You touched so many people in this extraordinary capacity, and I am grateful without measure for our time together. I am proud to always call you my wife, my friend, my “Love Bug”. You’ve made my world develop in so many different ways, and I thank you for being in it. I wish we had more time to share in this Earth’s bounties, but I promise you that I’ll continue to try to be like you. I’ll be brave and open. I’ll eat great food and host many parties. I’ll live my life for the both of us.

Thank You, Thank You, A Million Times Thank You!





It’s That Time

Dear Everyone,

Unfortunately the time has come for me to write my this blog. Last week, on Tuesday, I went into the hospital to get an MRI on my brain. For about seven weeks things were becoming more and more difficult for me and Jon was worried. We met with our neurologist the week prior and he suggested that it would be a good idea to get the MRI and Dr. M agreed. I wasn’t really in a rush to get it but over that weekend I started to get confused easily and was starting to have some pain. So, Jon asked the doctors if they could hurry up the MRI and he scheduled it for Wednesday. On Tuesday, the clinic called and said they had a bed for me today and to get your butt here. So, we packed up and made our way to the hospital. We checked in and later that day we got our scan, but to get it they had to put me to sleep otherwise my tremors would ruin the image. At 7:30 in the evening I arrived back to my room happier than I’ve been in a long time. Jon told me that I ripped out my IV proclaiming that I’m done with the hospital, while blood squirted out of the wound. Julio, the fireman, was waiting for me outside the door, and there was a bunch of kids in the bathroom playing. Whatever they gave me was GREAT!!! I don’t know if Jon enjoyed it much, but at least I made him laugh.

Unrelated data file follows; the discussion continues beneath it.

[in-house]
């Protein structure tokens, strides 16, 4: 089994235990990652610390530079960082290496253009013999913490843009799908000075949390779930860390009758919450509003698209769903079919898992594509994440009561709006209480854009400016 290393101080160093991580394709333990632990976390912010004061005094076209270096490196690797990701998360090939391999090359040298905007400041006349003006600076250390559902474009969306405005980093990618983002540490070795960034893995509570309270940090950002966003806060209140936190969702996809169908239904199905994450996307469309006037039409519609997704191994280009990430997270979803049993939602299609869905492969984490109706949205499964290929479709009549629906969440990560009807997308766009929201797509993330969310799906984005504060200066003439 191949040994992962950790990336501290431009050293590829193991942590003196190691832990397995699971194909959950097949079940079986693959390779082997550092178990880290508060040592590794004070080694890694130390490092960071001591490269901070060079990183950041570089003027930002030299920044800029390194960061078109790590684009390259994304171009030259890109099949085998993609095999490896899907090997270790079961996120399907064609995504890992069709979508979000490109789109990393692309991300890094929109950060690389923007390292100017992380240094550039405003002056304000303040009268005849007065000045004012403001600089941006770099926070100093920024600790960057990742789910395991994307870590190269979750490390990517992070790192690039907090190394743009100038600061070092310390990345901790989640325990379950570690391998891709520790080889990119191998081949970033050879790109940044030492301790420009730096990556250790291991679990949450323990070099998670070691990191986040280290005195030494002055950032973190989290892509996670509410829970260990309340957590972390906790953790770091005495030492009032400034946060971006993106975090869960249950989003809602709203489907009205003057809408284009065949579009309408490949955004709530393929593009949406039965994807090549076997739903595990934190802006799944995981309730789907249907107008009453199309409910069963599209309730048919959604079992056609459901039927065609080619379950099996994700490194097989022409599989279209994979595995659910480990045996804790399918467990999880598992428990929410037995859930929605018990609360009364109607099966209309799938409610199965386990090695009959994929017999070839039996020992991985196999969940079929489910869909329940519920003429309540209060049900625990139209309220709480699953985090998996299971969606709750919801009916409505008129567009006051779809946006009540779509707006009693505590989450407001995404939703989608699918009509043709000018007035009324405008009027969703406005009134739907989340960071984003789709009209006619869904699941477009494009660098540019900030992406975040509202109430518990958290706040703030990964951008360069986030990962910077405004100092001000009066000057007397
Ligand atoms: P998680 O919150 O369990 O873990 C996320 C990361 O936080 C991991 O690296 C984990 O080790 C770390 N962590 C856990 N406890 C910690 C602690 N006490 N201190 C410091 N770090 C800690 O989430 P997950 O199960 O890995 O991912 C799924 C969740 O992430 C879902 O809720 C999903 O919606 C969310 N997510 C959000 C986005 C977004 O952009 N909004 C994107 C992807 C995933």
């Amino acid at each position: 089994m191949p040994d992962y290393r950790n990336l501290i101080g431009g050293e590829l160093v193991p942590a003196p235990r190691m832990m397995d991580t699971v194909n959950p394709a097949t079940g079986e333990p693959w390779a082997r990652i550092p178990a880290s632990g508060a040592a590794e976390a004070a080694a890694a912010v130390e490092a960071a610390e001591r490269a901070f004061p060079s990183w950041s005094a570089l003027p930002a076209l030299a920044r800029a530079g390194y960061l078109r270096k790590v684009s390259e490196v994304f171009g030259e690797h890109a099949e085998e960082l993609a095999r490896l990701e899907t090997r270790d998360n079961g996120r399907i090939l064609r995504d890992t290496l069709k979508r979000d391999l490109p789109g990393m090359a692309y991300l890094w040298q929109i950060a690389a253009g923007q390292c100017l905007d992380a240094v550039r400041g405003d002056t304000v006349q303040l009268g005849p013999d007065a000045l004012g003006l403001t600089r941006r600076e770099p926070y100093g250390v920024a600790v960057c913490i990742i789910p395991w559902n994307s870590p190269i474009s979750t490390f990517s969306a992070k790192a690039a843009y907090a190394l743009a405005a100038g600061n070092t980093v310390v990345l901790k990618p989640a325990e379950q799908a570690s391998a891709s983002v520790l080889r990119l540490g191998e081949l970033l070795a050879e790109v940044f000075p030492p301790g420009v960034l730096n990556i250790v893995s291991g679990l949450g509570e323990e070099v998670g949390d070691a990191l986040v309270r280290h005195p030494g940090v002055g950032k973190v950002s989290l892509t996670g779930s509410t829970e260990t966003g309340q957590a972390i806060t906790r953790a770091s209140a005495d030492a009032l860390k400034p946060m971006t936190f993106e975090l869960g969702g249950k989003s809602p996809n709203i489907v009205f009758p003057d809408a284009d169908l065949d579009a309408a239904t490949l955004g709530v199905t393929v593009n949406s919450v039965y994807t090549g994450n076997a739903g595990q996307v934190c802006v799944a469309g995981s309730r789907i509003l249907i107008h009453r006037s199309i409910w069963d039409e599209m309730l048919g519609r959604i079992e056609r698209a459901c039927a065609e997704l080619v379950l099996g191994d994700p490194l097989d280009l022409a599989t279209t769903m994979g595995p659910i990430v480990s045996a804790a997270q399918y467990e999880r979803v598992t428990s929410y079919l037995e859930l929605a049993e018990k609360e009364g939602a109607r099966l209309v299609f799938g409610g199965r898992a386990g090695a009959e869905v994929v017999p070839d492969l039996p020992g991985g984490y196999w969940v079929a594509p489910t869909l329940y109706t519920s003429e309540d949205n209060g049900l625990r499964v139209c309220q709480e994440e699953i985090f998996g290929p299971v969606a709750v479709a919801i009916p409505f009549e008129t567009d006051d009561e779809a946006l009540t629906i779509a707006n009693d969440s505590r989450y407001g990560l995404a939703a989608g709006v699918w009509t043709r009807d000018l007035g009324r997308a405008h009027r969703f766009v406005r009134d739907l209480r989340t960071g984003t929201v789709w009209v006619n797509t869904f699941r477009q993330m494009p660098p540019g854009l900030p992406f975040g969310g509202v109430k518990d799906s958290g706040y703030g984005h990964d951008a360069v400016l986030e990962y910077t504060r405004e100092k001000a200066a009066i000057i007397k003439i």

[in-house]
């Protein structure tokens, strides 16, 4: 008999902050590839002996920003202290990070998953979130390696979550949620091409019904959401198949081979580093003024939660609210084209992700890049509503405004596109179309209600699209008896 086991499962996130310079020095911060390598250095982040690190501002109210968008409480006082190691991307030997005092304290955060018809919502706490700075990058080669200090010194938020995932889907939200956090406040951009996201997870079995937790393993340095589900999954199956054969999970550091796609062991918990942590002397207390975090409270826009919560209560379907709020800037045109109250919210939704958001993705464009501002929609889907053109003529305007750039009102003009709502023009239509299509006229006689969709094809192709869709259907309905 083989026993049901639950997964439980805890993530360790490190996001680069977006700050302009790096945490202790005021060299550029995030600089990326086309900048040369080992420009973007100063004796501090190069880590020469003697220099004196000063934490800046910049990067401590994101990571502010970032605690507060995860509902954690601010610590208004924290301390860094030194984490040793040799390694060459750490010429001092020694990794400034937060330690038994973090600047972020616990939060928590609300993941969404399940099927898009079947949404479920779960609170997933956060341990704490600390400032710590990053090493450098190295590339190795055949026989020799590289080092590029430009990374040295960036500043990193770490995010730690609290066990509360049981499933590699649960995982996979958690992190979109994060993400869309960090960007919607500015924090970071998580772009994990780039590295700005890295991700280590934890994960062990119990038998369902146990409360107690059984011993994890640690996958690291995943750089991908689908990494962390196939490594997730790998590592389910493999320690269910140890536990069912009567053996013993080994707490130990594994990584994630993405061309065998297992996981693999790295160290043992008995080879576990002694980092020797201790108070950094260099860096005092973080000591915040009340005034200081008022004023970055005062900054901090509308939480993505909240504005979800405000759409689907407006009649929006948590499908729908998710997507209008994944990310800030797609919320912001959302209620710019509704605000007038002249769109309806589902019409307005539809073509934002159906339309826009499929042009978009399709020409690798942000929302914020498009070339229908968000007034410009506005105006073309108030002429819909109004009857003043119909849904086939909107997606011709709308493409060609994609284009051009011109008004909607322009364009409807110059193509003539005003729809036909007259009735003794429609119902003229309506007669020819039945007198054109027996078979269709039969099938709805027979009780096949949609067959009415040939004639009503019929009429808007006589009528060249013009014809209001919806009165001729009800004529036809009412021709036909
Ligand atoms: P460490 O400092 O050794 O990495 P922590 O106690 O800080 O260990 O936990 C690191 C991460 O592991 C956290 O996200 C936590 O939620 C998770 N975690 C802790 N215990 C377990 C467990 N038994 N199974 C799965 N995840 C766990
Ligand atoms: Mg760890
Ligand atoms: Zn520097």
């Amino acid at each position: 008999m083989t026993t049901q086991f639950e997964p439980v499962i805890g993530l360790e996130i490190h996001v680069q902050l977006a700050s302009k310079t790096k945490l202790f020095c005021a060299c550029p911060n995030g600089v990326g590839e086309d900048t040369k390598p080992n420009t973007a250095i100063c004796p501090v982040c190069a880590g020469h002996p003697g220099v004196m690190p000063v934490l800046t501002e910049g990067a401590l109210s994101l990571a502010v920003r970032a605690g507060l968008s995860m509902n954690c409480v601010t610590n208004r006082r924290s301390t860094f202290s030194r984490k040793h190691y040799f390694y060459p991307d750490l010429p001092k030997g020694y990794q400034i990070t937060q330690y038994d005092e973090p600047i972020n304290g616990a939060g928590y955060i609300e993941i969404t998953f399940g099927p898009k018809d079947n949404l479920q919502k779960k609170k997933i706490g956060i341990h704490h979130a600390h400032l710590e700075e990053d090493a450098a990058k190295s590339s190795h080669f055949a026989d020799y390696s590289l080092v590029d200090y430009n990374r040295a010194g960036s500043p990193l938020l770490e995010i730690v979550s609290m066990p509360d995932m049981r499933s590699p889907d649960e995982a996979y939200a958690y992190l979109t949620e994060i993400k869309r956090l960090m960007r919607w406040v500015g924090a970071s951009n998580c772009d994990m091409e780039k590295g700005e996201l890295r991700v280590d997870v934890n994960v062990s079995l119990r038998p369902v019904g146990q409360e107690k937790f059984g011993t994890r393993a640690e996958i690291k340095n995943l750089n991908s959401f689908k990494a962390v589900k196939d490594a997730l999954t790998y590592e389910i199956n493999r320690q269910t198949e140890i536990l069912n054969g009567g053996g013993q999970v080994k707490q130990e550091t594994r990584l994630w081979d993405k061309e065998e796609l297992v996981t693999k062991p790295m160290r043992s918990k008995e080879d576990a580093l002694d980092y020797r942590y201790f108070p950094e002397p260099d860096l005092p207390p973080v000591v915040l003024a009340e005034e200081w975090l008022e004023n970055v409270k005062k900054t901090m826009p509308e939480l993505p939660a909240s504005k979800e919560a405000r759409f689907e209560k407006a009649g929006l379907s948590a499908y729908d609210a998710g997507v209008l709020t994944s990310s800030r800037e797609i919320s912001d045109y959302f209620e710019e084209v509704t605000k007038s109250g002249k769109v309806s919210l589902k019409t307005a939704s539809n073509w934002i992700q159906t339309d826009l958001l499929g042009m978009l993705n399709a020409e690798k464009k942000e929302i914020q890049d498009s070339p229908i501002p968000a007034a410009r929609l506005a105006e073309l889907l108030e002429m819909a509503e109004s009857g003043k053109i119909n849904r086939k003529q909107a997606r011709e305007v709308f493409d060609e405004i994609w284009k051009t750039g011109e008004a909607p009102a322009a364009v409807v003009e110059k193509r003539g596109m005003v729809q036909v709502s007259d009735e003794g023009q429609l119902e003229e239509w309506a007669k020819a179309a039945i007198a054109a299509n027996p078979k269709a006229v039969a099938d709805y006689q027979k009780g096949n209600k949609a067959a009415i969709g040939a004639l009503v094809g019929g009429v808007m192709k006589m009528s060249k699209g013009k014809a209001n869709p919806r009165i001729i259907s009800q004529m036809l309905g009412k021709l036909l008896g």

On Wednesday, Dr. M came to see us in the late morning and told us the bad news. The cancer is growing and there are no more medical options available to me. At this point the goal is to make me as comfortable as possible. So, I got some new pills to help with my pain and they work most of the time. I still get really bad spells of pain but for most of the day I’m doing okay. I have problem using the toilet now so I have to be on a special diet that sucks. I hate being told I can’t eat something.

But what I hate the most is doing this, telling my friends that I’m not going to live much longer. It breaks my heart having to tell you and hearing the pain in your voices as you search for the words in response. But take comfort, I’m getting ready for the end. I’ve fought for almost six years and made the most out of my time. Jon and I ventured all over the world, I spent time with my family, and lived as best I could. I regret not having children with Jon and, frankly, not seeing everything this world has to offer. I wish I could see all my friends have their babies, especially my dearest friend Randi. I wish I could host one more party with all of my friends. I wish I could cook another meal with my mother, but alas, there is no more time for these things. All the time I have now is to say good-bye and wish you all happiness and peace. May you all spend your life as I did exploring the world, seeking new experiences, helping others and eating great food and drinking even better wine.

So the only thing I have left to say to you know is GOOD-BYE AND I LOVE YOU!



A Merry Cancer Christmas!

This Christmas holiday I’m feeling a bit like Scrooge. It’s been a very difficult couple of months and I just can’t quite seem to find my usual holiday spirit. Starting about three weeks ago Jon decided that it was time for him to go back to work and leave me at home to be hovered over, I mean watched, by a caregiver. Four months ago Jon was able to go to work and I’d busy my self watching a string of Netflix shows or, the greatest TV channel ever invented, HGTV. But, now, Jon say’s I can’t be home alone, so despite my opinion I’m being fussed over by Yessica, our caregiver.

Though I still think Jon is being mother hen, I have had some major changes occur. My cancer treatment over the past five years, but mostly the past two years, has taken a toll on me and continues to pile on its nasty side effects even as it shrinks my cancer. Now, according to the doctors, I more resemble a Parkinson’s patient with both resting and moving tremors. And Dr. M thinks many of these conditions won’t ever be improving.